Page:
Why is it important to provide fresh feed and avoid acidosis over the winter period?
The winter period is an expensive time for beef farmers. Not alone are the margins tight, but the dry weather conditions during the summer months may have resulted in smaller amounts of winter feed being saved.
Therefore, it is essential that all feed and rations fed to cattle are utilised. Ensuring that both feed intake and growth potential are maximised is key.
According to Teagasc, inadequate feed intake is more likely to occur with silage-based diets than with high-concentrate diets.
This could be due to problems with the silage itself – such as low digestibility and poor preservation. It could also occur due to poor management in relation to feeding methods. It is important not to waste valuable silage over the winter.Also Read: Now that I’m feeding silage, how do I minimise waste?
Insufficient feed space or irregular feeding, leading to a lack of feed for a period or too much being available at any one time, will lead to stale silage and heating due to prolonged exposure to air.
When animals are on a high level of feed, or are being fed ad-lib, it is essential that troughs are kept clean at all times. When feeding a mixed ration, stale or uneaten mixes should be removed before fresh feed is placed in the troughs.
The main intake problem that occurs on ad-lib concentrate diets is acidosis. This often occurs when concentrates are introduced too quickly or when animals overconsume a high-starch ration.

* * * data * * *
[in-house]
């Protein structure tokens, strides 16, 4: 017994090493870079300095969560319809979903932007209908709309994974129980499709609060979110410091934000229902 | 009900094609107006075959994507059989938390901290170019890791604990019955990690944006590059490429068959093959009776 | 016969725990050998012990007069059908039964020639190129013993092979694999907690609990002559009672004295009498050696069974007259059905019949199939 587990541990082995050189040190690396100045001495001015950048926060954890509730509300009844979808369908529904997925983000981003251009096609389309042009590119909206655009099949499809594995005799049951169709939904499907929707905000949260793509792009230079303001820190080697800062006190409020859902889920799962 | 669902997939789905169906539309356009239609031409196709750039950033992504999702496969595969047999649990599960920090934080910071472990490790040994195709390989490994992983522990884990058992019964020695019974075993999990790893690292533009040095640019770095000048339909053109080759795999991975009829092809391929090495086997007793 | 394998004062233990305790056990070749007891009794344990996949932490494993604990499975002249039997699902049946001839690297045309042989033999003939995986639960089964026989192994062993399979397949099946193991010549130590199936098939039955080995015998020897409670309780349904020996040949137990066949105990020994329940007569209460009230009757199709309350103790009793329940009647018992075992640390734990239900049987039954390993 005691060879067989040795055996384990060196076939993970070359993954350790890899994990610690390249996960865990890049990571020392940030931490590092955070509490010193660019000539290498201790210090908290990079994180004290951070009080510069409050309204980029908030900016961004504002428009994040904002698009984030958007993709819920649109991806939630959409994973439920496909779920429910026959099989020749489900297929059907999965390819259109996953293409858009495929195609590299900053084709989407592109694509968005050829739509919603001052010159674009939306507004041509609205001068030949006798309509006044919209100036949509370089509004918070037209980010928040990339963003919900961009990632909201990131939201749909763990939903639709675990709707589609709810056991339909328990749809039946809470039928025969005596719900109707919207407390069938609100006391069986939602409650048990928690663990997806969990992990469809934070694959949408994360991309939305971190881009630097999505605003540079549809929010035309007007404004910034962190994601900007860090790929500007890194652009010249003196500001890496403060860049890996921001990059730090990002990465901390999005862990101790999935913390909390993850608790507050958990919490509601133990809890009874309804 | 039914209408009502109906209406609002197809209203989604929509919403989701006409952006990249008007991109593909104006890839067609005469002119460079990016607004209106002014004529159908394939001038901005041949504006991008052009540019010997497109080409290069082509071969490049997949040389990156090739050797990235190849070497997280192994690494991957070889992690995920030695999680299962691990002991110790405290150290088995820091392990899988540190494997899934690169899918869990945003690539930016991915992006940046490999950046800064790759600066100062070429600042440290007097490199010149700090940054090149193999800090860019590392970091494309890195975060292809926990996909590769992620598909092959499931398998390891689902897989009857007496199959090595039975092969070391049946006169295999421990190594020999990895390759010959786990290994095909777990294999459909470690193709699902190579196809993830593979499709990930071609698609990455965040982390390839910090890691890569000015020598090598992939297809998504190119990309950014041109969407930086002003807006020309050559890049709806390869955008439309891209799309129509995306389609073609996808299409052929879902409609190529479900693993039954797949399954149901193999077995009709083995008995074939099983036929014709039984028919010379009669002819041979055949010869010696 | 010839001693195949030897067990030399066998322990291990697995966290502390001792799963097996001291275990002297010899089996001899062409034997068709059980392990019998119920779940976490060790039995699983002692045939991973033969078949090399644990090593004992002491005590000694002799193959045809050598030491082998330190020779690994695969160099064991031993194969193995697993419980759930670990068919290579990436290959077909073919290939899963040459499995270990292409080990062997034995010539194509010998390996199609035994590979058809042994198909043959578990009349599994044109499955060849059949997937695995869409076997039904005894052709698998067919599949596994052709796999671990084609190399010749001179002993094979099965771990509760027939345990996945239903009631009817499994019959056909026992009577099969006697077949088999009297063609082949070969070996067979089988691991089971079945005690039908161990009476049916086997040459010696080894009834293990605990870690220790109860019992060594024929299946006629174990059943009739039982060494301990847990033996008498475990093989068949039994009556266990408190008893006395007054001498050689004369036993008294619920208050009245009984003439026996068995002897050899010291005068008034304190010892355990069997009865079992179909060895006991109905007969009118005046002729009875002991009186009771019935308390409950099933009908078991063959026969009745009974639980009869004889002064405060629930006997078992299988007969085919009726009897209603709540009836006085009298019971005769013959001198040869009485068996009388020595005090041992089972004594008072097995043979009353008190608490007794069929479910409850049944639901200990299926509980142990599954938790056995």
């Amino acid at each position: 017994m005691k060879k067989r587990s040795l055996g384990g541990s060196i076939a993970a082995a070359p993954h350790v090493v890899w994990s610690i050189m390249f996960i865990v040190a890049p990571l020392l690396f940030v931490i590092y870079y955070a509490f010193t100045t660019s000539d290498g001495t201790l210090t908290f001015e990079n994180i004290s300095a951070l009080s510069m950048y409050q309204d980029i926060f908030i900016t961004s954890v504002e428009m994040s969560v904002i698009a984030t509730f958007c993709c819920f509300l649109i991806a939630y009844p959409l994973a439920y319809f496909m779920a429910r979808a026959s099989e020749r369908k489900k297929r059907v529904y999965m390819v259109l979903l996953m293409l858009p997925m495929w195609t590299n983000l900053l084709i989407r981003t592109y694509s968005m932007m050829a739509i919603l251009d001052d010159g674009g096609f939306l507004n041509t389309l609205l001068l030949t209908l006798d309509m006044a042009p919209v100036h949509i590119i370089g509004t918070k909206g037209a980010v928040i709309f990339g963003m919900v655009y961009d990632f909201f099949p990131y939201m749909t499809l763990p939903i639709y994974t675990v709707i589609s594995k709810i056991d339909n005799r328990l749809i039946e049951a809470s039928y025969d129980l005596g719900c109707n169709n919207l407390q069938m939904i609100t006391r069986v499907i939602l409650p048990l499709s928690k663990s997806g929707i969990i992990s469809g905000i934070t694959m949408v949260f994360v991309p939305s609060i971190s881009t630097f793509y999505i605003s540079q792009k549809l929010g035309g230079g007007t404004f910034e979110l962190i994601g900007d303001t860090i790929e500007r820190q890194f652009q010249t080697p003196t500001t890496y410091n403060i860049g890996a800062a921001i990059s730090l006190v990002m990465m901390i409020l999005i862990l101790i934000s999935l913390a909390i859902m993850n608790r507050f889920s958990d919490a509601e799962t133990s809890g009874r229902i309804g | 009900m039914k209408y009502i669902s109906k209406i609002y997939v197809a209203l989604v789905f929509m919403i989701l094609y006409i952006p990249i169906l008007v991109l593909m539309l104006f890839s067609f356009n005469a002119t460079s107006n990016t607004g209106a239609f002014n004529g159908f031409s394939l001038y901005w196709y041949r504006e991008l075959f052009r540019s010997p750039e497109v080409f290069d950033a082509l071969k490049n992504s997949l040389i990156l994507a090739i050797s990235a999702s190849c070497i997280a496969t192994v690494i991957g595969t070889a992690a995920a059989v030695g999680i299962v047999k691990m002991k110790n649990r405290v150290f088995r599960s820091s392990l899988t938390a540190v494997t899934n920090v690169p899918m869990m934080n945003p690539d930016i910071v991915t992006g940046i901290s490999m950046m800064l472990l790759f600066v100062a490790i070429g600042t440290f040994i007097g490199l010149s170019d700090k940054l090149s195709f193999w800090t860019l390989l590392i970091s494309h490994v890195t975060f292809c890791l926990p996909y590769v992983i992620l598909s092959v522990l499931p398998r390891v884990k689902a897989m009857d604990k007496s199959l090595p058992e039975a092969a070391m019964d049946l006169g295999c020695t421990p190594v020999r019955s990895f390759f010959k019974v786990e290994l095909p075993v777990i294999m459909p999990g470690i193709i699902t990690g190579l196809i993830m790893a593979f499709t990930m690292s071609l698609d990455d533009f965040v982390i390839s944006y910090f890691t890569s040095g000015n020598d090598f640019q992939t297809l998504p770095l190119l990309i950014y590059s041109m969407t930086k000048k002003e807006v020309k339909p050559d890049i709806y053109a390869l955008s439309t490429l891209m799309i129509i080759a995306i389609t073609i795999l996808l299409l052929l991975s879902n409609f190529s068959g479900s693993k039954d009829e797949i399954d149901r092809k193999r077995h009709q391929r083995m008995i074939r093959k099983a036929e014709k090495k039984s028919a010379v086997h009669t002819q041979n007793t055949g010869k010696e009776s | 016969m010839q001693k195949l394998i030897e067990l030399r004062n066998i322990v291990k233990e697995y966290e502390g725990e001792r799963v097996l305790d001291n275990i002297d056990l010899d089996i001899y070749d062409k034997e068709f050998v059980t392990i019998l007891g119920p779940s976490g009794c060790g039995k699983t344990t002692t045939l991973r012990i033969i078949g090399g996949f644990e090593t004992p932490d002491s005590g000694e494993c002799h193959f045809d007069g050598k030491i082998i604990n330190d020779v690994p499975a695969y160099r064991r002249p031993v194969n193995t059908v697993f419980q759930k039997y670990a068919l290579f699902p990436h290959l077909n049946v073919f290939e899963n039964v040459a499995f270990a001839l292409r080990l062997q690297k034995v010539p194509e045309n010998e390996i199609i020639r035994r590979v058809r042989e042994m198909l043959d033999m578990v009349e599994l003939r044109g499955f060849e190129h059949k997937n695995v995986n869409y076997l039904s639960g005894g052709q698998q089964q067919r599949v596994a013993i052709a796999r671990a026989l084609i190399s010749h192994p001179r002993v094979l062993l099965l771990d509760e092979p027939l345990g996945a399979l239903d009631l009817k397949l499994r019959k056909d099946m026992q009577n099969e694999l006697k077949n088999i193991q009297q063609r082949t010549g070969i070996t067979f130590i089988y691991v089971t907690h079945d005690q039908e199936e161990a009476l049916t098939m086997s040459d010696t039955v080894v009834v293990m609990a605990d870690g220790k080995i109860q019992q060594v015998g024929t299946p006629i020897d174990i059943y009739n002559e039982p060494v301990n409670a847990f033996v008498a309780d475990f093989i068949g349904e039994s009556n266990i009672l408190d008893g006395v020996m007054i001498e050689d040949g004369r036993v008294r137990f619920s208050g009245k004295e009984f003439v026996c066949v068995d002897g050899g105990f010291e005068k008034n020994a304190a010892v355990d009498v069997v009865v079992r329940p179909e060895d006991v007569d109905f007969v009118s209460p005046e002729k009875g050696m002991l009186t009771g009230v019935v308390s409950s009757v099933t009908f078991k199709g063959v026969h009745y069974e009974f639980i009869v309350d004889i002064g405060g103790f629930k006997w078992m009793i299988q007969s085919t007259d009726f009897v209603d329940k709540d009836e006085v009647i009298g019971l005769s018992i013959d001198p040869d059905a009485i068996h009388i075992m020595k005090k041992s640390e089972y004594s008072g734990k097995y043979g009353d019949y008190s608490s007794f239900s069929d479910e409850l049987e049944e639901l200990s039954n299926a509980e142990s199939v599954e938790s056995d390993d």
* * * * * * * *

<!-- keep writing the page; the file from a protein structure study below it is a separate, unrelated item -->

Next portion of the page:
Autumn-2017 born bulls – aimed to be finished under-16 months – will be fed ad-lib concentrates over the coming weeks and when these feeding systems are being utilised, it’s important to ensure you have adequate supplies of concentrates.
Failing to do so could result in your cattle gorging themselves – and potentially becoming sick – when meals are reintroduced.
Furthermore, it’s critical that an adequate roughage (a long, high-fibre roughage is best) and a supply of fresh, clean water is available at all times.
It must be noted that cattle will sometimes reduce meal intake when put on a new batch or if the formulation changes.
Ensuring concentrate storage facilities are free from vermin is also essential. Vermin and birds that have access to feeding troughs can spoil feed and, therefore, affect intake.